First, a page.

Slow Transit Constipation

Constipation is by far the most common gastrointestinal problem which affects both men and women and can lead to serious psychosocial and physical issues. As per an epidemiology study of constipation, 16% women and 12% women out of the 10,018 surveyed people met constipation criteria. Constipation is divided into many categories like obstructed defecation, normal transit constipation and slow transit constipation. Constipation is the reason for around 92,000 hospital admissions and 2.5 million doctor visits in the US each year.

Slow Transit Constipation: What Is It?

Increased opposition to the emission of contents present in the colon and inadequate colonic propulsion are some of the causes of a clinical syndrome known as STC. This term was coined for young women having very slow total gut emission. STC patients have difficulty in passing out stool but have no identifiable cause to explain their symptoms. Referred to as ‘functional’ this kind of constipation is found in 15 to 30 percent of constipation patients. STC is idiopathic and chronic, can occur at any stage of life and is more prevalent in young women than men. It might develop after childbirth or undergoing a hysterectomy.

Symptoms of Slow Transit Constipation

The common symptoms are:

  • Appetite loss
  • Nausea
  • Abdominal pain
  • Uncontrollable soiling
  • Constipation
  • Infrequent bowel movements

Rare symptoms of STC are:

  • Hemorrhoids
  • Bloody stools
  • Diarrhea

How to Diagnose Slow Transit Constipation

The standard tests utilized for diagnosing constipation make it hard for doctors to diagnose STC. These tests include:

  • X-ray – to check if the excess feces have distended the bowel.
  • Barium enema – taking x-rays after flushing a special contrasting liquid into the bowel through the anus.

An STC diagnoses can be confirmed by making use of one or more of the following diagnostic measures:

  • A full workup by a specialist continence adviser– children suffering from STC might have an extremely swollen abdomen and experience a lot of pain.
  • Colonic nuclear transit study (NTS) – a radioactive dose is given to the child. The dose is then tracked for three days as it passes through the child’s bowels.
  • Full thickness laparoscopic biopsy – incisions are made on the abdomen in three different places and bowel wall samples are taken out for examination of messenger molecules, nerve supply and muscles. This biopsy is not to be confused with rectal biopsy.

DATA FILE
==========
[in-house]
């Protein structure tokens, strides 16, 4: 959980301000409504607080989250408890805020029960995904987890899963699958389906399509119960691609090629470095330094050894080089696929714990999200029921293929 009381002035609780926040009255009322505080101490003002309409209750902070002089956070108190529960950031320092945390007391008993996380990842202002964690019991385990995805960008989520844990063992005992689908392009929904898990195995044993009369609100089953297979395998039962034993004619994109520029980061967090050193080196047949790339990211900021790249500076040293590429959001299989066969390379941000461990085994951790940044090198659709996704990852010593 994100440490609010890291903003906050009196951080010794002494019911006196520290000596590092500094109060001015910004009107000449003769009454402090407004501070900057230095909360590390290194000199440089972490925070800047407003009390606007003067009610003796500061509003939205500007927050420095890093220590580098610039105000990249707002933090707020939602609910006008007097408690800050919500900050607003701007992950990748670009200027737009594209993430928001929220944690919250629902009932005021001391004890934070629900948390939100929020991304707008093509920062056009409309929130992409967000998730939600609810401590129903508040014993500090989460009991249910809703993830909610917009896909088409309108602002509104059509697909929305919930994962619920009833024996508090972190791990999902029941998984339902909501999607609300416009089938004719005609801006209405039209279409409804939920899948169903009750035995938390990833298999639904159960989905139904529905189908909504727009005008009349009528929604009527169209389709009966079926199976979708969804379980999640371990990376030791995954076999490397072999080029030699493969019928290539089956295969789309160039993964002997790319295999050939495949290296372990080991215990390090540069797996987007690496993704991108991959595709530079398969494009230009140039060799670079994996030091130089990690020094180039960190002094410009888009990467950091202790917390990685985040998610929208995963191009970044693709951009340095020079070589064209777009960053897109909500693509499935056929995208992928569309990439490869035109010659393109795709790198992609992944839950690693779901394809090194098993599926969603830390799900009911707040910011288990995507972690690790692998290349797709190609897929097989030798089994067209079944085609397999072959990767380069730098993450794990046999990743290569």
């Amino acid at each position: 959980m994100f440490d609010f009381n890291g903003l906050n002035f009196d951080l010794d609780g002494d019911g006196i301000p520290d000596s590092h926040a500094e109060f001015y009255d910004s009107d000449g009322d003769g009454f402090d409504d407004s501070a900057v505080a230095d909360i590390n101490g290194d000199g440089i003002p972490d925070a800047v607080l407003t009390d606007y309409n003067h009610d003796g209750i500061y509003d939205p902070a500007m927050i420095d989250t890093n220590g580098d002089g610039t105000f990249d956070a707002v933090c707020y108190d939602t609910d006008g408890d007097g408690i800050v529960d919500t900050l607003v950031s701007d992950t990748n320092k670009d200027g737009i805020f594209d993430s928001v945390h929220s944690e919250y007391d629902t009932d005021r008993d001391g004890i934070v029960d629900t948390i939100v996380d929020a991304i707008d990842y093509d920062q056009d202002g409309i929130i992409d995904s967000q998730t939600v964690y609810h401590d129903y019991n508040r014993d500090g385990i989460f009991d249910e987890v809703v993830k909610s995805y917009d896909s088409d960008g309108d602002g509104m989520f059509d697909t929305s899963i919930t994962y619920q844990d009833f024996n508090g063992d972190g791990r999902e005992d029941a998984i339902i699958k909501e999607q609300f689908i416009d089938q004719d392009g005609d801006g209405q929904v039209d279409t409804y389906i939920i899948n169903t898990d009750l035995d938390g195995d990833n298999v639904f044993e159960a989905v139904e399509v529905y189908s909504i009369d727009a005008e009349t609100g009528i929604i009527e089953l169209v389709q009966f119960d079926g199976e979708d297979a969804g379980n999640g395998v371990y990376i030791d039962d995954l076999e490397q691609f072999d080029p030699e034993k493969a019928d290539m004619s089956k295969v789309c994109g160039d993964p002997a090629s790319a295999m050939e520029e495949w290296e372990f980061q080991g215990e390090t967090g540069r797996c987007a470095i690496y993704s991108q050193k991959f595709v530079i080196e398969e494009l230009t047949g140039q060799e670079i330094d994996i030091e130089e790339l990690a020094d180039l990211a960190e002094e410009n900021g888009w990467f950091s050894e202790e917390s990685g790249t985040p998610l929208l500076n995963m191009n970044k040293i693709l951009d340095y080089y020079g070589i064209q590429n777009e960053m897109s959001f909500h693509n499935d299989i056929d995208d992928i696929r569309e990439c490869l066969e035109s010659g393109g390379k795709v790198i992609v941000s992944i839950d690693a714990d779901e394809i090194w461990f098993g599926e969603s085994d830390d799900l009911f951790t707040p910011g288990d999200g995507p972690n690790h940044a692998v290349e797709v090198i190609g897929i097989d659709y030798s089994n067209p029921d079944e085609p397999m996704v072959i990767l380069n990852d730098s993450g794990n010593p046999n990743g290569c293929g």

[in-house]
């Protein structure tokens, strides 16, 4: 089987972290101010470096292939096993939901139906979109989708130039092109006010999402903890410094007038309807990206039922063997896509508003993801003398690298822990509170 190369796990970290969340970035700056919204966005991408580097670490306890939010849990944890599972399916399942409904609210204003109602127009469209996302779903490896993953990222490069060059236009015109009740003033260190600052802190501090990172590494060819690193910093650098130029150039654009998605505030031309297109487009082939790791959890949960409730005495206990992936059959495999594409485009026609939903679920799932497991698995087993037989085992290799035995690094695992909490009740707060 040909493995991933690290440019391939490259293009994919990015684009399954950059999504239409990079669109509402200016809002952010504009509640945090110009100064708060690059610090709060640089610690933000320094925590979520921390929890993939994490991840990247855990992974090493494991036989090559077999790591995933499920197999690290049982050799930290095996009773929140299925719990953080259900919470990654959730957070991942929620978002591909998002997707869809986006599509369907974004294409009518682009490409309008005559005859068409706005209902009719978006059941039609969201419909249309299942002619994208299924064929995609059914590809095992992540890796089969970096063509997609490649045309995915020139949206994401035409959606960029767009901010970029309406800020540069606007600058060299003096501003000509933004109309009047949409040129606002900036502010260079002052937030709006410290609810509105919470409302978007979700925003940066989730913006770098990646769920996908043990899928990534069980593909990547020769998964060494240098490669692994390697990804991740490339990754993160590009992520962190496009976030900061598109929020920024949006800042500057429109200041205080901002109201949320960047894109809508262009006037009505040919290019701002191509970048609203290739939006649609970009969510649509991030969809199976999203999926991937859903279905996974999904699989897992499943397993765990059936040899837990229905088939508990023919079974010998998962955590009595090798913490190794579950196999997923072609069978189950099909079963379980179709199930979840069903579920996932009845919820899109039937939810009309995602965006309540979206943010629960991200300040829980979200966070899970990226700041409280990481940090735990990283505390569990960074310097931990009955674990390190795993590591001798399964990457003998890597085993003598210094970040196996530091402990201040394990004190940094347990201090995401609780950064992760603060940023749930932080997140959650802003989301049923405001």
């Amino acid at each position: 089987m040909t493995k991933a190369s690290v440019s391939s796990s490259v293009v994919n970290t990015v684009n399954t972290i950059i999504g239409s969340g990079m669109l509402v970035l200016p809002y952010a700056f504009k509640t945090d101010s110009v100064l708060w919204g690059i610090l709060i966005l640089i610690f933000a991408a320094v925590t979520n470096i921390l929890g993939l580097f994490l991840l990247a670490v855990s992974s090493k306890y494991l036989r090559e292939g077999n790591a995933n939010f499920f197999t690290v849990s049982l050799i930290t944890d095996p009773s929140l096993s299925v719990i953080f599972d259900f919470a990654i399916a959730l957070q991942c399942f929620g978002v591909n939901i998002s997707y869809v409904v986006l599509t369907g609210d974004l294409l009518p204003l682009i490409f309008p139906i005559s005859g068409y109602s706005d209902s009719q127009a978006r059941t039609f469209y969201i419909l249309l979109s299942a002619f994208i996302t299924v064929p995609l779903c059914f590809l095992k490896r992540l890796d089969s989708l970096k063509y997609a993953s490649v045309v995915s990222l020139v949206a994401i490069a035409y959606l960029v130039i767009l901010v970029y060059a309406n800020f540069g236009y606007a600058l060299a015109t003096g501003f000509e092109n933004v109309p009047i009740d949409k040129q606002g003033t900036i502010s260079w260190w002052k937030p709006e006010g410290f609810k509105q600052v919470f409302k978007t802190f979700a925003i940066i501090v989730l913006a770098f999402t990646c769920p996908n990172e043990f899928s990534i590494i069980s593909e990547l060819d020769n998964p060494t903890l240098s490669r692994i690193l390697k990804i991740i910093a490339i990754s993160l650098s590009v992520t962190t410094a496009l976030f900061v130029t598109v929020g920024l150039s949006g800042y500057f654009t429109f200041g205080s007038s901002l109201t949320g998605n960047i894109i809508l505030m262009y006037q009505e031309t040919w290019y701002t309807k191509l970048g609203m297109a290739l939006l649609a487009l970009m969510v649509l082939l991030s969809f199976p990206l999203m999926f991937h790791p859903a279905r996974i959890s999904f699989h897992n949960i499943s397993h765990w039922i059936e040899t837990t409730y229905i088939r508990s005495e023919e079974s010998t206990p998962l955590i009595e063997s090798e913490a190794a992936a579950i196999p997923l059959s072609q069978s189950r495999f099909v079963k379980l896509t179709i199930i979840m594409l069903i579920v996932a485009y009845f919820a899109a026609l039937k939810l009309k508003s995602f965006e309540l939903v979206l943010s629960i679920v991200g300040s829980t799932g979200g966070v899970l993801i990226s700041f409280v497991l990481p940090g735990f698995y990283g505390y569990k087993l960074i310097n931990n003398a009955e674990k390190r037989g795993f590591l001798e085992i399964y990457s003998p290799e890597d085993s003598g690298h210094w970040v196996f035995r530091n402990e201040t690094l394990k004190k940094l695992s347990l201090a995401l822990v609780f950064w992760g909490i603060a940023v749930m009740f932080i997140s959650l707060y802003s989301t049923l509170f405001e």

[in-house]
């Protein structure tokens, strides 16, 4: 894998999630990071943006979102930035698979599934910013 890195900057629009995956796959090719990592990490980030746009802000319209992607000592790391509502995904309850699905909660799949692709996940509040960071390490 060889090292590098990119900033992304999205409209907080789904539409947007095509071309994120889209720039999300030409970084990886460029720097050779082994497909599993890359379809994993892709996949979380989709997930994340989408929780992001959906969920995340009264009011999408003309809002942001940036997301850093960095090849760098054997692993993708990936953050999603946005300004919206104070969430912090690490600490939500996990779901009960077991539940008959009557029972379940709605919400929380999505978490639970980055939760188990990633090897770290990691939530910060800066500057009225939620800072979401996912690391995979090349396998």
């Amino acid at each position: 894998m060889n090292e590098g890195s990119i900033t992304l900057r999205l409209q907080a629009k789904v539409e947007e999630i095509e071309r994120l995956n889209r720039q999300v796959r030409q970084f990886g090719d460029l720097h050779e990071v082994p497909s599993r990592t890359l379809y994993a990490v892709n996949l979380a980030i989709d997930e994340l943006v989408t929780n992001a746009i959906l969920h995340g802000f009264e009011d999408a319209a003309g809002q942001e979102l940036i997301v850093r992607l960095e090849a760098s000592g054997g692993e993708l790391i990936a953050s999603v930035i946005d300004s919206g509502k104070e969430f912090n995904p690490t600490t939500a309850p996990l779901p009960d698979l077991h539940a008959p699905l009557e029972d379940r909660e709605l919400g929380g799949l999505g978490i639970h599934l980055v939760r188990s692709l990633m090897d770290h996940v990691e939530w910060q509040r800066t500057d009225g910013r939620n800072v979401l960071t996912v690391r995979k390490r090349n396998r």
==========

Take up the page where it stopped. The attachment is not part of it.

Treatment for Slow Transit Constipation

Medications and Therapies

There is no complete cure, however, there are options for you to ease the symptoms such as:

  • Taking medicines for improving your bowel movements.
  • Making use of enemas on a regular basis to flush out the feces from the rectum.
  • Interferential electrical stimulation therapy, the treatment method used in the TIC TOC trial. It is a simple and painless treatment option which can increase the bowel movements of children and also improve their ability to empty their bowel without the use of surgery, washouts or medicines.

Surgery for Slow Transit Constipation

Surgical intervention becomes necessary for some people whose symptoms are of a severe nature and can’t be controlled by medication. The age and overall health of children as well as the affected bowel’s location and extent will decide which type of surgery is selected. The surgical options available are:

Colostomy is one of the surgeries that can be performed in which an artificial hole is created in the abdominal wall to reroute the bowel, accompanied with the fitting of a colostomy bag. Temporary colostomy is also among the available options.

Creation of a tiny opening or stoma is also one of the surgical options in which the appendix can be brought up to the surface. A laparoscope can be used for performing this procedure. Regular enemas can be given directly into the appendix or the stoma.

If the bowel is extensively damaged, then the treatment of STC with surgery might not remain an option.

 
 
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